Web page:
Netflix’s latest rom-com is a cheeky flight of English fancy as thin as gossamer.
At first glance, you might think Netflix’s newest romcom Love Wedding Repeat some kind of play on Groundhog Day or—based on the title—a nod to Doug Liman’s 2014 hit Edge of Tomorrow, aka Live. Die. Repeat. While there are touches of both concepts here, what Love Wedding Repeat most closely resembles is the 1998 reality-bending Gwyneth Paltrow vehicle Sliding Doors, a movie that is simultaneously about what is and what could be.
Like Sliding Doors, Love Wedding Repeat seems intent on leaving the viewer guessing as to which version of events actually took place. Chance and circumstance are the key players here, for better or worse.
A voiceover (Penny Ryder credited as “The Oracle”) opens the film against the backdrop of a violet night sky full of stars, telling us that every so often “Chance comes along and gives love a real kick in the ballsack.” This is how we’re introduced to Jack, played with affable charm by Sam Clafin.
Jack has spent a magical weekend visiting his sister in Rome, while his sister’s American friend Dina (Olivia Munn) has also been visiting. There’s obvious chemistry between the two, a twinkle of the possibility of a truly marvelous couple. They’re cut short by world-class prat Marc (Jack Farthing) and go their separate ways, the possibility of more left unfulfilled.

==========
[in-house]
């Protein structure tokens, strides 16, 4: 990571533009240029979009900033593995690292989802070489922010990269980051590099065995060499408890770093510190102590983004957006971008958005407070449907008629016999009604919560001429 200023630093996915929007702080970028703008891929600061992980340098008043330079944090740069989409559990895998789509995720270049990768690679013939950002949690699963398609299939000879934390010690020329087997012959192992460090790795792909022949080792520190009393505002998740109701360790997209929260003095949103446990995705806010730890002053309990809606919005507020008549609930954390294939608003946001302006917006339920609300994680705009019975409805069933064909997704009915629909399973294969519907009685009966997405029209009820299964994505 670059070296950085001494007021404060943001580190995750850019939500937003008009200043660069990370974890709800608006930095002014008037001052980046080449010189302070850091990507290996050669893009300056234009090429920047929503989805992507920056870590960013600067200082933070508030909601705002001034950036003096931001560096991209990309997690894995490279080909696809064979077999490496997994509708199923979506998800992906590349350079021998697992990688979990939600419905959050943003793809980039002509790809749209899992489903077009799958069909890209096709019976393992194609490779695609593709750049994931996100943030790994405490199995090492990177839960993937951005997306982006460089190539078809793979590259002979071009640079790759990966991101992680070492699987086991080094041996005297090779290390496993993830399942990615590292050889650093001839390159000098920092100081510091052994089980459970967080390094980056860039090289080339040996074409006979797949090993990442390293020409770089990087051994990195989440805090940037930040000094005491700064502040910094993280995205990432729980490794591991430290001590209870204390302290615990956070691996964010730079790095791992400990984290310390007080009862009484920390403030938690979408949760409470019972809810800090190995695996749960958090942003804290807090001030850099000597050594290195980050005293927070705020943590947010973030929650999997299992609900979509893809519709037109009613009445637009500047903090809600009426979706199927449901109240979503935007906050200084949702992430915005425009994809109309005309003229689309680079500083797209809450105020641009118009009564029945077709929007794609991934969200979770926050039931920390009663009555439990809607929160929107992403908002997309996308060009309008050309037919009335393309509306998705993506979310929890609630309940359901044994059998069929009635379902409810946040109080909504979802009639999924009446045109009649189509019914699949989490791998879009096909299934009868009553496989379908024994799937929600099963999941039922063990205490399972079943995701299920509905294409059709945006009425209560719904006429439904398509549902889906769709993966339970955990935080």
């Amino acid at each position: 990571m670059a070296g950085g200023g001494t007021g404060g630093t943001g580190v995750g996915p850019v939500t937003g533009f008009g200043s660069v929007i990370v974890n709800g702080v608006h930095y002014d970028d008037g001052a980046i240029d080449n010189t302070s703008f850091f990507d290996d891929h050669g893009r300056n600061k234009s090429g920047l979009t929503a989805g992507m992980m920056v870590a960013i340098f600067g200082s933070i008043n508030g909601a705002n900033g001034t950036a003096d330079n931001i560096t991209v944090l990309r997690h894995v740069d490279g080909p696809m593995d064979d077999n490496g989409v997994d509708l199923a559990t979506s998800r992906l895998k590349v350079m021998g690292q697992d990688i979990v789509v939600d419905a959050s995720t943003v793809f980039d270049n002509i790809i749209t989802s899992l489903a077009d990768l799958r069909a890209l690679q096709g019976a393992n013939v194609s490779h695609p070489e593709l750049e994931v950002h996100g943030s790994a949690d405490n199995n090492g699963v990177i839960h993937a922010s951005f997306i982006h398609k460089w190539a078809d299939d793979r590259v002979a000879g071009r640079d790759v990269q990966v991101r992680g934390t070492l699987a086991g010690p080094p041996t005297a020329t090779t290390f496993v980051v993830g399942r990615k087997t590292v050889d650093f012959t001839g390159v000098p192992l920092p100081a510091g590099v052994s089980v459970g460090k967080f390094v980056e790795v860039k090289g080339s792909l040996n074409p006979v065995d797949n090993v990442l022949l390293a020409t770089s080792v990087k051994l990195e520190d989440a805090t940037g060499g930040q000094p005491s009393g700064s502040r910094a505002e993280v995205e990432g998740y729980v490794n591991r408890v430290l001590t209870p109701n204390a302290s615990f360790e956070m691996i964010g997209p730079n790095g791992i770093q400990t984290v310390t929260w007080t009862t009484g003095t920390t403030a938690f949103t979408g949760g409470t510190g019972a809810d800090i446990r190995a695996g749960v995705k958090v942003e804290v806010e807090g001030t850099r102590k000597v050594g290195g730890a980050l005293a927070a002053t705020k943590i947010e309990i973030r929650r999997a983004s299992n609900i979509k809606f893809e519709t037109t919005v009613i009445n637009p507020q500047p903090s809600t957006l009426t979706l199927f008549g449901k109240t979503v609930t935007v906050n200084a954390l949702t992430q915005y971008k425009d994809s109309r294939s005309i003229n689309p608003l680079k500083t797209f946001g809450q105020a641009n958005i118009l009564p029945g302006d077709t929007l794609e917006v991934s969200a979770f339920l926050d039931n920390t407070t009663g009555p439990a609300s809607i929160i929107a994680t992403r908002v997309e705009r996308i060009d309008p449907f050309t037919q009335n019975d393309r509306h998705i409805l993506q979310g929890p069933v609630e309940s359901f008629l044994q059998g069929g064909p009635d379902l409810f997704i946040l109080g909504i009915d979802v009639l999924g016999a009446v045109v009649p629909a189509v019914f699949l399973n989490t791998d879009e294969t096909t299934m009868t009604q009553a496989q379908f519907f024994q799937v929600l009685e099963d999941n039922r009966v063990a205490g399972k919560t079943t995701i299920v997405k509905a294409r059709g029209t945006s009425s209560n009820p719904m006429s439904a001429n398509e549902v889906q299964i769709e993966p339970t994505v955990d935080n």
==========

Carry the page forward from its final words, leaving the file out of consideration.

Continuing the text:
Fast forward two years later and they’re thrown into each other’s company again for the wedding of Jack’s sister Hayley (Poldark’s Eleanor Tomlinson) and her Italian beau Roberto (Tiziano Caputo). Set in a lush Italian villa and packed with an approachable cast of characters that seems to borrow heavily from the English Romcom formula.
There are touches of Four Weddings and a Funeral and Notting Hill-level ensembles here, with maid-of-honor Bryan (Joel Fry) given the most to do throughout. There’s also the constantly bickering Chaz (Allan Mustafa) and Amanda (a criminally underutilized Frieda Pinto) who seems to still be pining for her ex-boyfriend Jack despite not seeming to like him—or anyone—very much.
Chance and circumstance are the key players here, for better or worse.
Then there is sad sack Sidney (Tim Key) who is such a dope he chose a wedding as the first time to wear a dress kilt, despite not being remotely Scottish, and Rebecca (Aisling Bea), who has no verbal filter but luckily possesses the comedic timing that makes the character more funny than vulgar.
There are plenty of hijinks with a coke-fueled Marc showing up to declare his love for Hayley, a mix up with sedatives (ha ha roofies are hilarious), a prominent Italian director, and Chaz’s obsession with what kind of heat Jack is packing. (Prepare to hear the word “genitals” bandied about with alarming frequency.)
None of the humor really sticks the landing, and there are some “what were you wearing” jokes that will make viewers cringe in a way I don’t think director Dean Craig intended. There are plenty of opportunities for chance and circumstance to play merry hob with the hearts of all involved, but there’s not enough real investment in the characters to make the viewers really care who ends up with who. The story with Pinto’s Amanda falls particularly flat and doesn’t really go anywhere.
Still, Love Wedding Repeat might have just enough happy charm, gorgeous Italian scenery and sophisticated English wit to draw viewers in, but even its magical twist isn’t enough to make it truly memorable.
Love Wedding Repeat is currently streaming on Netflix.